Top Ten Presidential Runner Ups

If you asked the average U.S. citizen to name ten presidents many might not be able to do it, so asking them to name ten presidential runners-up would be an even more difficult question. However, while people may not remember the losers of presidential elections very well, many of them played an important part in our national history in one way or another. The men who made this list are here because either their loss was historically significant or something about the time and place of their bids for the Oval Office is worth remembering. People may not remember losers but that does notmean they should be forgotten.


10: Thomas Jefferson

Thomas Jefferson lost his first attempt to win the White House running against John Adams but won his second bid and went on to become one of the more important presidents in U.S. history. Jefferson shows up on this list not because of anything unusual or historical about his loss but more because of what he went on to accomplish after losing his first attempt at the Oval Office.


9: Alf Landon

Alf Landon has the unfortunate distinction of having suffered the single most lop sided defeat in the history of the U.S. presidential election ever. Landon was the Republican Party’s nominee in the 1936 presidential election and his opponent was none other than Franklin Roosevelt. Aside from suffering such a lopsided defeat, what makes Alf Landon an interesting runner-up is the fact that he appears to have made no real effort to win the White House. Landon didn’t make a single campaign journey in the first two months of his selection by the Republican Party, and even then he traveled infrequently. While there is little doubt that he would have lost regardless of how much he campaigned, his actions make you wonder if he even really wanted to win in the first place.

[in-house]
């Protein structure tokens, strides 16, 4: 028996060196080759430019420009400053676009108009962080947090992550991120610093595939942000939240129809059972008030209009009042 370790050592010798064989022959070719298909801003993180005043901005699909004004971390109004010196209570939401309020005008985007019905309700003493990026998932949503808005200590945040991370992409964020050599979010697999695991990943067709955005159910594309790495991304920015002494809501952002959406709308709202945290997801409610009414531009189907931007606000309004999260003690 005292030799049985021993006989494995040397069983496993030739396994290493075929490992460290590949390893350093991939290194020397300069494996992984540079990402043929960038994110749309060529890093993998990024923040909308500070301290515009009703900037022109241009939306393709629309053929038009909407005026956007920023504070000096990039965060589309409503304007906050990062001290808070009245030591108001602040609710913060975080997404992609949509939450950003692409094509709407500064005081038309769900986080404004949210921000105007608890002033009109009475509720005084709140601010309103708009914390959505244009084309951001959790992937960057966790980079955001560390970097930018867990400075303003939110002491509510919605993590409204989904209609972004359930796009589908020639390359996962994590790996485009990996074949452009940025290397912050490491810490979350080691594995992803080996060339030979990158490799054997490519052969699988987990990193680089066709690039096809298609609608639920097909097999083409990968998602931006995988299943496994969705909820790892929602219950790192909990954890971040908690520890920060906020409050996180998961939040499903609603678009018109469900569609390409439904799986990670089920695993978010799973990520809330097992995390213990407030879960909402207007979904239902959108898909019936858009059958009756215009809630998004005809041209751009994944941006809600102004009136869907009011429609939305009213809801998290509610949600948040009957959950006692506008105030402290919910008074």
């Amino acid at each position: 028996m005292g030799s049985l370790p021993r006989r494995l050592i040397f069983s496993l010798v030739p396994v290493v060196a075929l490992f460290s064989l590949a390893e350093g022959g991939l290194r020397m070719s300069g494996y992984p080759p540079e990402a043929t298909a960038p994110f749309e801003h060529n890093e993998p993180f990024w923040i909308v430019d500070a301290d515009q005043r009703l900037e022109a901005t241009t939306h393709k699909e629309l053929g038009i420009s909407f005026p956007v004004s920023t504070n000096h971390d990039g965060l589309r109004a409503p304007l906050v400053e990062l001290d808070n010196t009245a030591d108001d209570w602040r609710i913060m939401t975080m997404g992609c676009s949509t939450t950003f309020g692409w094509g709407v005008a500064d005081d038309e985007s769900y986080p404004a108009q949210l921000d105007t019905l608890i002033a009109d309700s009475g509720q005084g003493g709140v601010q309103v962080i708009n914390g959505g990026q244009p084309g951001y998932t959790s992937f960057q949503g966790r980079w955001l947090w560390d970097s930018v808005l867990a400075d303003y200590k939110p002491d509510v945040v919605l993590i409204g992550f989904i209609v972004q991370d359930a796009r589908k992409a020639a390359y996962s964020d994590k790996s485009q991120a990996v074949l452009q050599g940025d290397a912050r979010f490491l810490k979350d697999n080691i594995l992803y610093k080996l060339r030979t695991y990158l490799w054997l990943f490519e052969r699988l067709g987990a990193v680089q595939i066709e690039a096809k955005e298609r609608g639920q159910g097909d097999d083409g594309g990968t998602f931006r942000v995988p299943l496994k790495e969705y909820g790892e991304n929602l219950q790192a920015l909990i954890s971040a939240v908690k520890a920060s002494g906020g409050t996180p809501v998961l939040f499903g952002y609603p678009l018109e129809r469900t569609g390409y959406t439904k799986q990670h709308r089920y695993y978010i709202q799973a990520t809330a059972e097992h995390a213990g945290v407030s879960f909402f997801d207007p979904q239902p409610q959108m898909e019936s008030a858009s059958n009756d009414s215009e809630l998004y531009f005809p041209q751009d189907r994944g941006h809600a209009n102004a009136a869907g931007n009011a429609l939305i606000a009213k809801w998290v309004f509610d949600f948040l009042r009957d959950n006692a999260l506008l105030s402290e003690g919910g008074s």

8: Ralph Nader

Technically not a runner-up since he finished third in the popular vote and didn’t win a single electoral vote in the 2000 presidential election, Ralph Nader is on this list because of the effect he had. The 2000 presidential race was one of the closest in our history and Nader is widely considered to have been the reason Al Gore lost. The Green Party is largely populated by liberal voters and some of those voters who would have otherwise voted for Gore voted for Nader instead.These votes for Nader caused Gore to lose the vote in several key states and this of course led to the debacle in Florida.


7: John Quincy Adams

Most people know that John Quincy Adams was the sixth president of the United States, but what is less well known is that he bears the distinction of being the only presidential candidate of a major party to win only a single electoral vote. Adams ran against the wildly popular James Monroe and really never had a chance to begin with. Not only were the people of the U.S. avid supporters of Monroe, but the political establishment of the time was also firmly in Monroe’s corner. John Quincy Adams was more fortunate when he ran for election in 1824 becoming our nation’s seventh president.


6: George B. McClellan

George B. McClellan was the opponent of Abraham Lincoln in the 1864 election and as expected lost. What makes McClellan’s bid for the white house worth noting is that it not only happened while the civil war was still in full swing, but that he ran against Lincoln because McClellan believed his opponent was the reason for his tarnished reputation as a general.

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